72. The Central Bank of Iceland has played a major role in the development of financial markets in Iceland. It established the Iceland Stock Exchange in cooperation with banks and securities houses and had supported the Exchange in various ways until it was able to cover its operational costs. The Bank has acted as a market-maker on the Exchange for long and short-term government securities, which has speeded up the development of both bond and money markets. In connection with this task the Bank has sometimes run into conflicts between the conduct of monetary policy on one hand and the need to have a liquid market for government securities on the other. This is particularly true for the bond market. At times the Bank invested considerable amounts in long-term bonds so as to steer long-term interest rates to levels it deemed appropriate. The Central Bank ceased its operations as a market maker for Treasury bonds and Treasury notes in early 1996 but still acts as a market maker for Treasury bills.

73. The Central Bank conducts active business with commercial and savings banks, being a lender of last resort, a clearing agent for checks and provider of liquidity. During the last decade banks’ direct access to central bank accommodation has been reduced. The Central Bank imposes a reserve requirement on all commercial and savings banks, at the present amounting to 1.5 or 4.0 percent of total disposable funds, depending on maturity.

B. Monetary Policy Framework and Instruments

74. Current central bank legislation stipulates several goals for monetary policy. However, price stability has become through consensus the primary objective of monetary policy. This goal is to be achieved by maintaining a stable exchange rate as an intermediate target. In December 1989, the exchange rate of the krona was fixed against a basket of currencies in order to establish a nominal anchor. The Bank does not target base money or money supply aggregates in monetary management as the ability to control these variables is limited and their link to the exchange rate and prices is uncertain. The Bank has in this period placed emphasis on managing interest rates in order to achieve a stable exchange rate. Combined with a program of fiscal consolidation and wage restraint, the exchange rate anchor has succeeded in reducing inflation, which for a long time far exceeded the OECD average, to low single digits in recent years. In July 1997, the Central Bank passed its role as a market maker in the interbank foreign exchange market to several credit institutions. Therefore, market forces have become increasingly important determinants of the exchange rate, although the Central Bank is equipped to intervene through market operations. The currency basket is composed of 16 currencies, weighted in terms of the respective country’s share in trade of goods and services. The basket is revised once a year based on the composition of the previous year’s trade. Since 1989 the exchange rate has been devalued twice, first in the wake of the turbulence in international currency markets in late 1992, which led to a significant deterioration in Iceland’s terms of trade, and then in mid-1993 in response to a prospective deterioration of the real economy resulting from a sharp reduction in allowable fish catches for conservation reasons. Since mid-1993, the exchange rate has fluctuated very modestly around its central rate. In September 1995 the fluctuation band was widened from ±2.25% to ± 6%.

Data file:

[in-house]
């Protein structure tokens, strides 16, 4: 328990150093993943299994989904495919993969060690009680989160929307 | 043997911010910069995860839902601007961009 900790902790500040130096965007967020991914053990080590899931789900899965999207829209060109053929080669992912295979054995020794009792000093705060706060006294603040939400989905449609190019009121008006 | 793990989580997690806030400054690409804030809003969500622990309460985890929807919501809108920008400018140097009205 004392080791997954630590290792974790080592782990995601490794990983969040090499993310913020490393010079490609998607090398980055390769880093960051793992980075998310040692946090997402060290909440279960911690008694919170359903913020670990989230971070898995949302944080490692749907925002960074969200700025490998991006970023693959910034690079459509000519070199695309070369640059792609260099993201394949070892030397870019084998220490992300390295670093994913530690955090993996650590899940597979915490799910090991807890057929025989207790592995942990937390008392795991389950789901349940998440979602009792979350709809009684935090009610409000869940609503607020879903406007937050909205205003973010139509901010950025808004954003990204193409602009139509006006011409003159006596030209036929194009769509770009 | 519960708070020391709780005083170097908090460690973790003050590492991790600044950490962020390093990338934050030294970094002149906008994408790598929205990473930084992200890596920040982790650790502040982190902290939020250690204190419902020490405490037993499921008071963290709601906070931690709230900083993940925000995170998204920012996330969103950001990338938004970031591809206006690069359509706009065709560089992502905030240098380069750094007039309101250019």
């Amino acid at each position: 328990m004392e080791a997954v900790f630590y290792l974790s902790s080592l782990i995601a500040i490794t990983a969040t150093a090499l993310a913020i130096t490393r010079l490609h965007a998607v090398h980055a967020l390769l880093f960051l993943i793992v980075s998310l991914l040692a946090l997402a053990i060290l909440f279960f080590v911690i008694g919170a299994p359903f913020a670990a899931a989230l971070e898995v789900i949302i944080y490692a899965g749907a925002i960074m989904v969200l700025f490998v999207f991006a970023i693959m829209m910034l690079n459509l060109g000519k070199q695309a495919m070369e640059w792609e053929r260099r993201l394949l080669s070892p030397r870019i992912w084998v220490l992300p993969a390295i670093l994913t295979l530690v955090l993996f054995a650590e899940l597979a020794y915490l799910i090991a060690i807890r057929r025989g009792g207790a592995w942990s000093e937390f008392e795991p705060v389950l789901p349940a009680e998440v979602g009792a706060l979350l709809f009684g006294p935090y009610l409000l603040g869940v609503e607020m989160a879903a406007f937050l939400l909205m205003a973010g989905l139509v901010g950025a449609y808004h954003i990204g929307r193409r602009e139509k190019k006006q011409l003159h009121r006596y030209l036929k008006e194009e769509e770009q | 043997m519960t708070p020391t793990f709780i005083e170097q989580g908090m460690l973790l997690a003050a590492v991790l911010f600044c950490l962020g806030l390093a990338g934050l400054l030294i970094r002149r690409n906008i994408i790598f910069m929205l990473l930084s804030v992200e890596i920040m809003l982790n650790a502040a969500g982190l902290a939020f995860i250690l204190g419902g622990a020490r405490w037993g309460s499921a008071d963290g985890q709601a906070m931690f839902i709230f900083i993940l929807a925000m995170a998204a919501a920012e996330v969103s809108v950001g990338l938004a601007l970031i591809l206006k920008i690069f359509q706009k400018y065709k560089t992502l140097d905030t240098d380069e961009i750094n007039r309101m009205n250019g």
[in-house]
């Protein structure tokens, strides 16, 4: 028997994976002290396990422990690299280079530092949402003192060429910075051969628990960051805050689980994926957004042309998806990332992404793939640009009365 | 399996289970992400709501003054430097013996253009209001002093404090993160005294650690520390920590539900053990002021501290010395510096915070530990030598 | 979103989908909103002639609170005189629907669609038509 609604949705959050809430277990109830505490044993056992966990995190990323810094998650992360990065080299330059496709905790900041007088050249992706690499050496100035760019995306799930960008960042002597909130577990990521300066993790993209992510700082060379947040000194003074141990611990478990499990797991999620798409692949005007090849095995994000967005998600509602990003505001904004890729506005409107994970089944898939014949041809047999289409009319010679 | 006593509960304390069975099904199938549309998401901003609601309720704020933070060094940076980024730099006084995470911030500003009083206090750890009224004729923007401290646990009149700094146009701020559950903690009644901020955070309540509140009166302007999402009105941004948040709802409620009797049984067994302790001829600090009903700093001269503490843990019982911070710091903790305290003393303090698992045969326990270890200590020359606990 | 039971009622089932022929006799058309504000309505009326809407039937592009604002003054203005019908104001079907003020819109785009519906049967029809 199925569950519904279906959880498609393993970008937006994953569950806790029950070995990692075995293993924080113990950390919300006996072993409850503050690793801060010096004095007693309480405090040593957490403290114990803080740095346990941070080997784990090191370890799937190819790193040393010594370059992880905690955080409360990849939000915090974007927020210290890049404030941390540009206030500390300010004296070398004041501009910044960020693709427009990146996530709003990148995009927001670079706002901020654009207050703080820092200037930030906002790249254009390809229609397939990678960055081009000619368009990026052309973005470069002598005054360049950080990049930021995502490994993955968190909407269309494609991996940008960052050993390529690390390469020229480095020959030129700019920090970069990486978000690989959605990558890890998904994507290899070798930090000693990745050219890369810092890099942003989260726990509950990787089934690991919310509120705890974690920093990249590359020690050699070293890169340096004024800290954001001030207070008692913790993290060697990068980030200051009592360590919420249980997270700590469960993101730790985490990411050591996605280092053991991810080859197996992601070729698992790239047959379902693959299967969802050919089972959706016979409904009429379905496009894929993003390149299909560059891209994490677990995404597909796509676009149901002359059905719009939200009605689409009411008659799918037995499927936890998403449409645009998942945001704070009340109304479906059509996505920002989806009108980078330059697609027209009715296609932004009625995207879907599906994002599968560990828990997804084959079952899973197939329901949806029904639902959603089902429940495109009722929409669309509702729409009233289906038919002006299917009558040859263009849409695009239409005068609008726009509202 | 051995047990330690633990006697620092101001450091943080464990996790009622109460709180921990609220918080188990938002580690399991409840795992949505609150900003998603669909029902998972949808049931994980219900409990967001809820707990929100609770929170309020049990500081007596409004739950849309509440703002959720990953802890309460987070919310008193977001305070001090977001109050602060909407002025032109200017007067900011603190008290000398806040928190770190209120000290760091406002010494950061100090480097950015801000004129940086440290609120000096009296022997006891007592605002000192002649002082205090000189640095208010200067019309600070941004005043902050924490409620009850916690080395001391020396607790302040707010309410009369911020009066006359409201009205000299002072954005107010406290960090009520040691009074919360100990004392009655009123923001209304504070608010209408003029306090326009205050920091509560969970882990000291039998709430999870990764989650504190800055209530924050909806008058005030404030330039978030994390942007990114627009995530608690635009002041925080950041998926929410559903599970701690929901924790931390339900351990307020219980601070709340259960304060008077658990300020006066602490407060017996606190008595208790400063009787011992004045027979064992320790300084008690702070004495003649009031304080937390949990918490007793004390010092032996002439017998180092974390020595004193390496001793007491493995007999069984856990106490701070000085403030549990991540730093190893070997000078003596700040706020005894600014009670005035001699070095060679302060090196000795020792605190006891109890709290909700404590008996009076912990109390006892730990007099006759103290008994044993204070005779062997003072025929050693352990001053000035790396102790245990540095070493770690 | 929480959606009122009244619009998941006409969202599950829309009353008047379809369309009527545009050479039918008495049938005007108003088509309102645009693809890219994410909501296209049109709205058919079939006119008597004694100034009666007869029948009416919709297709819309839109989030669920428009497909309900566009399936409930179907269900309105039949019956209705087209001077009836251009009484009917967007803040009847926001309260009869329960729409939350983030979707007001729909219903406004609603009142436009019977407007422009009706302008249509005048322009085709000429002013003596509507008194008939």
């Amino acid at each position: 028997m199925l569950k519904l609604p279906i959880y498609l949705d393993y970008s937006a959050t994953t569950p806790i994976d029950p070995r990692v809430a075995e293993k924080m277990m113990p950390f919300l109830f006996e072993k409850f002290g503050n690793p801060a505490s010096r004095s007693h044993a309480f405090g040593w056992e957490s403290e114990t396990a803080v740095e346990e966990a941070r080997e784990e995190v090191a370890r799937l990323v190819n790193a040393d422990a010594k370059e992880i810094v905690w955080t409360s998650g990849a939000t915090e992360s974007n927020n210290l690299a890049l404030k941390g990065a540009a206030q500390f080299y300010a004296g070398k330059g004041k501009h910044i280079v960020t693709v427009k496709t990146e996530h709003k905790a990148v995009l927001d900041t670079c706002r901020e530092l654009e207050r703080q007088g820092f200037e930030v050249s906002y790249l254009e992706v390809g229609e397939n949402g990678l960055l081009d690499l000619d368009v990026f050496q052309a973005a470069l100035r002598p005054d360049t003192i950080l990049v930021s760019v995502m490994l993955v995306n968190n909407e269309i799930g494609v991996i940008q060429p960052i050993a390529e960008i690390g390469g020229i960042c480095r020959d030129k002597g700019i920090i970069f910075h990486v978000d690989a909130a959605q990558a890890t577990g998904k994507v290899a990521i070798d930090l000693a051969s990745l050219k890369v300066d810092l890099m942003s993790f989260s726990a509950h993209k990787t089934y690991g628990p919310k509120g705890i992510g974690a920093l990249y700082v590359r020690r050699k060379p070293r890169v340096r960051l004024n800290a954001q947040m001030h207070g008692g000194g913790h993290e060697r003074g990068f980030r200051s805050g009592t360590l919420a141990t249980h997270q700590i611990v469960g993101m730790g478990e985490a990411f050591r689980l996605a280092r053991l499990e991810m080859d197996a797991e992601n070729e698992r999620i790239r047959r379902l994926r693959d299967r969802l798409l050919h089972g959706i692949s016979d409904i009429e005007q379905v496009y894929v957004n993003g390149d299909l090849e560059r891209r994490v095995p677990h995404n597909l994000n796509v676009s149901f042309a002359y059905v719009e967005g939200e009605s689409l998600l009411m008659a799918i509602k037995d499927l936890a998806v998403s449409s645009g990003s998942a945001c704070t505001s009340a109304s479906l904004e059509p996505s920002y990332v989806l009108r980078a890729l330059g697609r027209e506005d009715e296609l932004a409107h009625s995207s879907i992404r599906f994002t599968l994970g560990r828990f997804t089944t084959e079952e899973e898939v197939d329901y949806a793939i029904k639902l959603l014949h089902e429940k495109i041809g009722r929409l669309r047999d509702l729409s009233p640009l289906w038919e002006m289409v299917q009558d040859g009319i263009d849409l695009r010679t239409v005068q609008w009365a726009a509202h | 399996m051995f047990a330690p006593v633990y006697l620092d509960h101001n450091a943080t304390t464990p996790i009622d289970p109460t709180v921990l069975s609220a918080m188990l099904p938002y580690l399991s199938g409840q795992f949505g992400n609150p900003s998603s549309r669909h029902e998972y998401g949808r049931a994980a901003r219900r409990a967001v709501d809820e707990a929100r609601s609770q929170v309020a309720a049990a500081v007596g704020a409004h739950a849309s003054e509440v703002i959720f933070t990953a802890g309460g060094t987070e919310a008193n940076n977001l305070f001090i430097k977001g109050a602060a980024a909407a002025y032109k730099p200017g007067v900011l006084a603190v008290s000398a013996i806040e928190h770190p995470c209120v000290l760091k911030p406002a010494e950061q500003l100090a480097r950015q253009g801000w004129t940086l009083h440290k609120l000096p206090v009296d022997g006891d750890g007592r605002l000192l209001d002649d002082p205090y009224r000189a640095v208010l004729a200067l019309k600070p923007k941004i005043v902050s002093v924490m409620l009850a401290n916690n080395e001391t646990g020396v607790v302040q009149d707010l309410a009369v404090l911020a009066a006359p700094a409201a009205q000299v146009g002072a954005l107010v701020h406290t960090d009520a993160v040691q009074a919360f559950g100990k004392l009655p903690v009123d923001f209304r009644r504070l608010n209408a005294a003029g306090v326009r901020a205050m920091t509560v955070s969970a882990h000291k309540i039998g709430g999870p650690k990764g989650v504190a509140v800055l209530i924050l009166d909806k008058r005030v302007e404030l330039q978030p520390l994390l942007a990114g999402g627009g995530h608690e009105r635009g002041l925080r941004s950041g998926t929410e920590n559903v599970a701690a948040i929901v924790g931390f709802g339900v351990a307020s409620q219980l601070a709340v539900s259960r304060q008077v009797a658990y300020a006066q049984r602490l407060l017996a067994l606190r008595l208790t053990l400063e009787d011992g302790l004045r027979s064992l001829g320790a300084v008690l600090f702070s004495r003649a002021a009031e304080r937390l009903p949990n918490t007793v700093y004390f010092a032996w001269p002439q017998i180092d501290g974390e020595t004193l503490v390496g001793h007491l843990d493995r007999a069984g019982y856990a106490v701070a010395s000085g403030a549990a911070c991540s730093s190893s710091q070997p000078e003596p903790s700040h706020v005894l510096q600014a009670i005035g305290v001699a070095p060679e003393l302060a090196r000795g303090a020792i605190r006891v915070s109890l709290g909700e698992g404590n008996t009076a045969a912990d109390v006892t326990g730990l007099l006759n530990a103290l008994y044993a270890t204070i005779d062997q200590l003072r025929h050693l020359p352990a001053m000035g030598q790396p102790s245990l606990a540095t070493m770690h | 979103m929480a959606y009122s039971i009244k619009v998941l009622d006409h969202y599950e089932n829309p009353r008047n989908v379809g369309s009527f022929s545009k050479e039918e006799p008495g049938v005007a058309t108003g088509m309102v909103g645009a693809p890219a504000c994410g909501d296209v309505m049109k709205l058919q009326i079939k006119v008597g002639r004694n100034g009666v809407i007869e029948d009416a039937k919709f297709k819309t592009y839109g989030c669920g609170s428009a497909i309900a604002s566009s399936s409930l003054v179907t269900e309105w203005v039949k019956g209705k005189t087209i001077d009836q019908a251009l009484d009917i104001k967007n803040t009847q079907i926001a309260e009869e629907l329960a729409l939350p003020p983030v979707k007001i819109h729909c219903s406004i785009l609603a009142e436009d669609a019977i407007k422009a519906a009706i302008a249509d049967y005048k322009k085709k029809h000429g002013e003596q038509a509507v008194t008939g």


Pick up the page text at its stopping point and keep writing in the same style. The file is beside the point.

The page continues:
75. The chief operating targets of monetary policy are short-term interest rates. The main instruments used to implement policy are: bond and money market operations, central bank credit facilities for financial institutions, central bank interest rates, intervention in the foreign exchange market, reserve requirements and a minimum liquidity ratio. The Central Bank sets its own interest rates independently but the use of some of its instruments is subject to Government consent.

Money market transactions